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A snapshot of the new laws that take effect in 2017

The new year ushered in hundreds of new laws across the country. Here’s a quick look at just some of the new legislation that took effect at the stroke of midnight on Jan. 1.

Following the “Fight for $15” protests, minimum wage is raised in 18 states.

Protesters demonstrate for higher wages in the Brooklyn borough of New York in April 2015. Photo by Lucas Jackson/Reuters

Protesters demonstrate for higher wages in the Brooklyn borough of New York in April 2015. Photo by Lucas Jackson/Reuters

Eighteen states raised their minimum wage, some to more than $10 per hour, on New Year’s Day. New York did the same a day earlier, and another 22 counties and cities also raised their wage floors with the start of 2017, according to the National Employment Law Project.

In New York and California, the increases come with a long-term plan to incrementally boost the minimum wage to $15 per hour. Protesters advocating for the increases rallied across the country last year in a campaign dubbed the “Fight for $15.” The federal minimum wage remains at $7.25 per hour.

Legal recreational marijuana expands to other states.

A Cannabis plant is pictured at the "Weed the People" event in Portland, Oregon. Photo by Steve Dipaola/Reuters

A Cannabis plant is pictured at the “Weed the People” event in Portland, Oregon. Photo by Steve Dipaola/Reuters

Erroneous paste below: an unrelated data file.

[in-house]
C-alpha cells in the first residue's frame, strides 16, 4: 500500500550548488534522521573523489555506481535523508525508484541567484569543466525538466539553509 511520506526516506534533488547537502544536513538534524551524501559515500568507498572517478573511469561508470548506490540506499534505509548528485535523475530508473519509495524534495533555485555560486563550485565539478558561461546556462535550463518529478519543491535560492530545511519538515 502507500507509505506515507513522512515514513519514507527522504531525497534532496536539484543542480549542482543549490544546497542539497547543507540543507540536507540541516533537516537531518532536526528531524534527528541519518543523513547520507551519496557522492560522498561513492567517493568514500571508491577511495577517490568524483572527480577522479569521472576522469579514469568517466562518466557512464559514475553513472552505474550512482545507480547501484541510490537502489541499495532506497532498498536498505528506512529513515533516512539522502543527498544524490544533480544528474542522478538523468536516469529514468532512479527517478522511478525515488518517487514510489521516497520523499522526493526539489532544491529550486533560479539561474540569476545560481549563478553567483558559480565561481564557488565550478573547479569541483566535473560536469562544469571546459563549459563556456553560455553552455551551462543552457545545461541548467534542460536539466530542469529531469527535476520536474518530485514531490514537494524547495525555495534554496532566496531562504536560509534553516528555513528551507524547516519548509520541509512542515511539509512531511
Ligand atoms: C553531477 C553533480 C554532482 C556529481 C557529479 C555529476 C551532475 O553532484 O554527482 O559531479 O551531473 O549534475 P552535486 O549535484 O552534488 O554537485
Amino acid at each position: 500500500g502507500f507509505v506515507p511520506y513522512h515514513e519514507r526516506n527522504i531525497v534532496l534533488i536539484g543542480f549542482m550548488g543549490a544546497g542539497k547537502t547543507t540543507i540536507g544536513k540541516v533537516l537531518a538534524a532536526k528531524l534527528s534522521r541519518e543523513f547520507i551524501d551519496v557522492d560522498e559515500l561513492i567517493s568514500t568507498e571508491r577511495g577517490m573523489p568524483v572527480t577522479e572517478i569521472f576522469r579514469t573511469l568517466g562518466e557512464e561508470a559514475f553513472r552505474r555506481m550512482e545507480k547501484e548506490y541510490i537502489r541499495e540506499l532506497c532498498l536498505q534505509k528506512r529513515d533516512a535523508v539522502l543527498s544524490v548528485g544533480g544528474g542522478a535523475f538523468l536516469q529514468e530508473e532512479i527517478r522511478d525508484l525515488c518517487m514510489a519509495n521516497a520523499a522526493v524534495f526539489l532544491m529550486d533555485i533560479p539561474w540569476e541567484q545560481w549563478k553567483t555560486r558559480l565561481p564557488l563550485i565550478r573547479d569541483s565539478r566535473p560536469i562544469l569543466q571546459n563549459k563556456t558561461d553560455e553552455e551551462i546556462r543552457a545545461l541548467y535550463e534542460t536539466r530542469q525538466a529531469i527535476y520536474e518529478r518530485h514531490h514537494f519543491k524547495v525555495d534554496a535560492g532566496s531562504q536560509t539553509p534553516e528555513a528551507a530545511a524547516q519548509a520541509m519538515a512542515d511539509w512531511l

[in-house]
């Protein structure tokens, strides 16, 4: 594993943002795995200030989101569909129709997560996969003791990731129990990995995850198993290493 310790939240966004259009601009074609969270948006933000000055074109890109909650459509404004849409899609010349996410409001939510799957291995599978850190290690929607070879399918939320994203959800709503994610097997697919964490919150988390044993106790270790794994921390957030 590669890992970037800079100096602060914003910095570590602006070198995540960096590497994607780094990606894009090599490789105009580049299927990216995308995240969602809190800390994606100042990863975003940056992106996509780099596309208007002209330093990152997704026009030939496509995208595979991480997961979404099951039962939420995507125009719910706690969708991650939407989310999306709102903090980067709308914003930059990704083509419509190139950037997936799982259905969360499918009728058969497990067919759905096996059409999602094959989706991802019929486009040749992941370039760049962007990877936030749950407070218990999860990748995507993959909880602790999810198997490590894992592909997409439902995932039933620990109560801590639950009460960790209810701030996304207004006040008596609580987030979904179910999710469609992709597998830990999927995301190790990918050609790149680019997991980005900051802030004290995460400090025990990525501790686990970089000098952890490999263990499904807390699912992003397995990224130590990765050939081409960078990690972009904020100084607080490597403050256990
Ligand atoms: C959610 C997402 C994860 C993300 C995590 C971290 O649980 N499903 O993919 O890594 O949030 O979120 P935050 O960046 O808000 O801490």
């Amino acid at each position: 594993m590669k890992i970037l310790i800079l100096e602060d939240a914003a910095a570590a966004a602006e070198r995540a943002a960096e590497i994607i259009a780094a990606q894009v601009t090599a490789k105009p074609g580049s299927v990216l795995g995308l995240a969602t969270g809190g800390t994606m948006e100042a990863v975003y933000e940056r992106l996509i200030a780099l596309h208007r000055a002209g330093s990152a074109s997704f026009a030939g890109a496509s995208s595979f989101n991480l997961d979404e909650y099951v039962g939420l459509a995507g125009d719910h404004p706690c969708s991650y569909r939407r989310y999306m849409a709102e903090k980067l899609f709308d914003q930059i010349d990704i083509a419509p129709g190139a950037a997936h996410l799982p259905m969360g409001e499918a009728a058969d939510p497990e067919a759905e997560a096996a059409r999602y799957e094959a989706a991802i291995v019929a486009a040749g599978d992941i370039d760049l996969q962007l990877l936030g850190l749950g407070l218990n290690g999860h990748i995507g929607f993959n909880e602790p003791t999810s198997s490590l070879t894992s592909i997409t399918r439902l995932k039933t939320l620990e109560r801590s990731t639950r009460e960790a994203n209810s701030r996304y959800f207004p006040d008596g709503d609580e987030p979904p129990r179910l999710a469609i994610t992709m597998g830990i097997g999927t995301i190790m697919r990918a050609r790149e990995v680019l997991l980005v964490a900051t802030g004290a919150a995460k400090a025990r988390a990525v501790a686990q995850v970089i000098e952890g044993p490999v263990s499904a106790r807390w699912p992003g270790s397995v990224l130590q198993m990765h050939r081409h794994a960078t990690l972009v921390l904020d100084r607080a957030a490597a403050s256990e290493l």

Recreational use of marijuana is now legal in Nevada, making it the seventh state to legalize. Maine will soon follow suit. Its law, which voters approved in November, takes effect Jan. 30.

California and Massachusetts voters also gave marijuana the sign of approval, but Gov. Charlie Baker, R-Mass., delayed the opening of marijuana shops in his state until mid-2018.

California’s flurry of new laws on hands-free driving, Uber and “bullet buttons.”

Photo via Wikimedia Commons/Intel Free Press

Photo via Wikimedia Commons/Intel Free Press

California passed nearly 900 laws that went into effect for the new year.

Among them was a law that broadened restrictions over how drivers used their cellphones while driving. Previous laws banned calling and texting while driving. Now, it’s also illegal for people to hold their phones while driving, including taking a photo or shooting video. The exception is if drivers have their phones mounted somewhere on the dashboard. Similar legislation was also enacted in Massachusetts.

California also expanded its gun control efforts, including prohibition of assault weapons equipped with a “bullet button,” a device that can quickly remove a magazine from the firearm.

The state also now requires ride-sharing companies Uber and Lyft to undergo background checks for all of their drivers. Schools are banned statewide from using the term “Redskins” as a mascot. And the state is the 32nd in the nation to pass a “right to try” law that allows terminally ill patients to access experimental drugs.

Other notable laws:

  • In Missouri, it’s no longer required that gun owners who carry concealed weapons get training or a permit.
  • Berkeley, California, was the first city in the nation to pass a soda tax on sugar-sweetened beverages after it was approved in 2014. Now, Philadelphia is the first major U.S. city to pass a similar measure, charging consumers one and a half cents per ounce.
  • Alabama abolished common law marriage. That now leaves eight U.S. states that permit common law marriage.
  • Cosmetologists in New York and Illinois are now required to take a one-hour domestic violence course over how to detect signs of abuse or sexual assault.

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